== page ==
• Freeze any excess for later use within a few hours of juicing.
  • Leave 1/2 inch of headspace in jars for expansion.
  • Choose cold storage over the fridge door.
  • Wrap frozen juice packages well to prevent freezer burn.
  • Label storage containers with the preparation date.

Being meticulous about juicing techniques, storage methods, and conditions helps retained the fresh-squeezed lemon taste. Discard any juice that smells, looks, or tastes off after prolonged storage.

What Are the Signs that Lemon Juice Has Gone Bad?

Check your stored lemon juice periodically for any of the following signs that it is spoiled and should be discarded:

  • Appearance: Cloudiness, particles, sliminess, or layer of film/foam
  • Texture: Increased viscosity or grittiness
  • Color: Browning, darkening, or graying
  • Aroma: Fermented smell, alcohol odor, vinegary tang
  • Taste: Moldy, tangy, bitter, metallic, or rancid
  • Bubbles: Carbonation, fizzing, or fermentation bubbles
  • Mold: Hairy or fuzzy mold spots; dry, powdery film

Discard lemon juice immediately if you notice any of these warning signs. Do not taste juice that shows spoilage.

Can You Tell if Lemon Juice Is Bad by How It Looks?

Appearance is one way to gauge whether refrigerated or frozen lemon juice has gone bad, although looks alone don’t always indicate spoilage. Here are some visible signs that may mean lemon juice is no longer fresh and should be discarded:

  • Cloudiness: The juice looks hazy, opaque, or has particles floating in it.
  • Foam: There is a white film or frothy foam on the surface.
  • Sediment: You see grains, bits of pulp, or other sediment settled on the bottom.
  • Mold: There are visible hairy spots, dots, or powdery film that resemble mold.
  • Discoloration: The lemon juice has darkened and is no longer pale yellow.

While cloudiness, particles, or layer of foam do not necessarily mean the juice has spoiled, they can be early warning signs. When in doubt, use the smell or taste test to confirm before consuming.

What Happens If You Drink Bad Lemon Juice?

Drinking spoiled lemon juice that contains mold or bacteria could cause unpleasant symptoms or food poisoning. Potential risks and side effects include:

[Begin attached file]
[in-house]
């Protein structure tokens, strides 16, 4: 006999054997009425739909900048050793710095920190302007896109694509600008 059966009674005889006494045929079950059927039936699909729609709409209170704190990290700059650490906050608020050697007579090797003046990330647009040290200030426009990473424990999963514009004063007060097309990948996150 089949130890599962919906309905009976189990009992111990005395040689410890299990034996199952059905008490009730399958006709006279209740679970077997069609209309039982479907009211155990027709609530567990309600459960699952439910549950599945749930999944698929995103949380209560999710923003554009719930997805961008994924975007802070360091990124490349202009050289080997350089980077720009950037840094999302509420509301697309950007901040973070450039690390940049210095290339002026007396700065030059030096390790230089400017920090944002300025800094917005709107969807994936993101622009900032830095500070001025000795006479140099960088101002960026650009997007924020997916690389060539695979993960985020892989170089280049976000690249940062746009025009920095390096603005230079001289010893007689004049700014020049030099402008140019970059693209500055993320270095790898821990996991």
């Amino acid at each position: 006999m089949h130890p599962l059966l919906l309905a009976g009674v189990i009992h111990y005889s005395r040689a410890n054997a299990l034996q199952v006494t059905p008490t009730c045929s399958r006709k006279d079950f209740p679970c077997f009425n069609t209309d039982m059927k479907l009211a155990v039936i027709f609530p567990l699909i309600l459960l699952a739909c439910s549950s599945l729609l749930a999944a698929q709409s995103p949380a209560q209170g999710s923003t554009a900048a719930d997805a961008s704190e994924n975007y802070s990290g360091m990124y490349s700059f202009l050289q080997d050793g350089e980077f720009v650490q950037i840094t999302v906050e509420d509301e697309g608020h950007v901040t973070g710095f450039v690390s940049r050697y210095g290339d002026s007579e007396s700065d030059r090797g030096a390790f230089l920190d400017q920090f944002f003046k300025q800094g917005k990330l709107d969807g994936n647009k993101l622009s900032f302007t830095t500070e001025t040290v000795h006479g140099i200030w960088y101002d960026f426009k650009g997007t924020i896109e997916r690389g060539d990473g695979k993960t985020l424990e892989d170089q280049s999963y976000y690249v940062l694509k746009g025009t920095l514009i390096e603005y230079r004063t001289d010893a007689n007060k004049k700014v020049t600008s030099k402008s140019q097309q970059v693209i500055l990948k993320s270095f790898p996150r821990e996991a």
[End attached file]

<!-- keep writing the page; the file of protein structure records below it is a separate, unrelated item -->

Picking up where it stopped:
• Nausea, vomiting, or diarrhea
  • Abdominal pain or cramping
  • Headache
  • Dizziness or fever
  • A bad taste sensation that lingers

The acidic environment of lemon juice makes it unlikely to harbor the kinds of dangerous bacteria that can cause severe foodborne illnesses. But mold and yeast overgrowth may occur. Consuming just a small amount of tainted lemon juice can lead to temporary digestive issues in healthy adults.

Can Lemon Juice Be Salvaged if Part Has Gone Bad?

If only part of your refrigerated lemon juice shows signs of spoilage, the remainder may still be usable if handled properly. Here are some tips for salvaging the good part of a lemon juice container:

  • First, inspect juice closely and discard any with visible mold or fuzz.
  • Smell and taste the juice to confirm it has not fermented or spoiled.
  • Strain out any pulp, foam, or particles through cheesecloth or a fine sieve.
  • Boil remaining juice and cool if concerned about bacteria.
  • Use quickly within a day or two and do not re-refrigerate.
  • Store in sterilized containers to prevent recontamination.

Freezer-burned frozen juice can also sometimes be rescued by boiling and straining. However, juice with obvious signs of spoilage is safest to discard.

Can You Extend the Shelf Life of Lemon Juice?

There are a few tricks that may help extend the shelf life of homemade lemon juice by a week or more when properly refrigerated or frozen:

  • Acidification: Add citric acid or lemon juice powder.
  • Sweeteners: Mix in sugar, honey, or glycerin.
  • Vitamin C: Add ascorbic acid powder or crushed tablets.
  • Sterilization: Heat sealed jars in a water bath canner.
  • Freezing: Portion into ice cube trays or molds.
  • Canning: Can lemon juice using a pressure canner.

Combining these preservation methods can help homemade lemon juice stay fresher longer in the refrigerator or freezer. But flavor, color, and nutrient retention may be affected.


With proper juicing, storage methods, and conditions, lemon juice can stay fresh and flavorful for up to 3 weeks in the fridge or 6 months in the freezer. Using sterilized containers, limiting air exposure, straining out pulp, and freezing portioned amounts are all effective ways to maximize shelf life at home. Check periodically for any signs of spoilage and discard lemon juice at the first indication it has gone bad.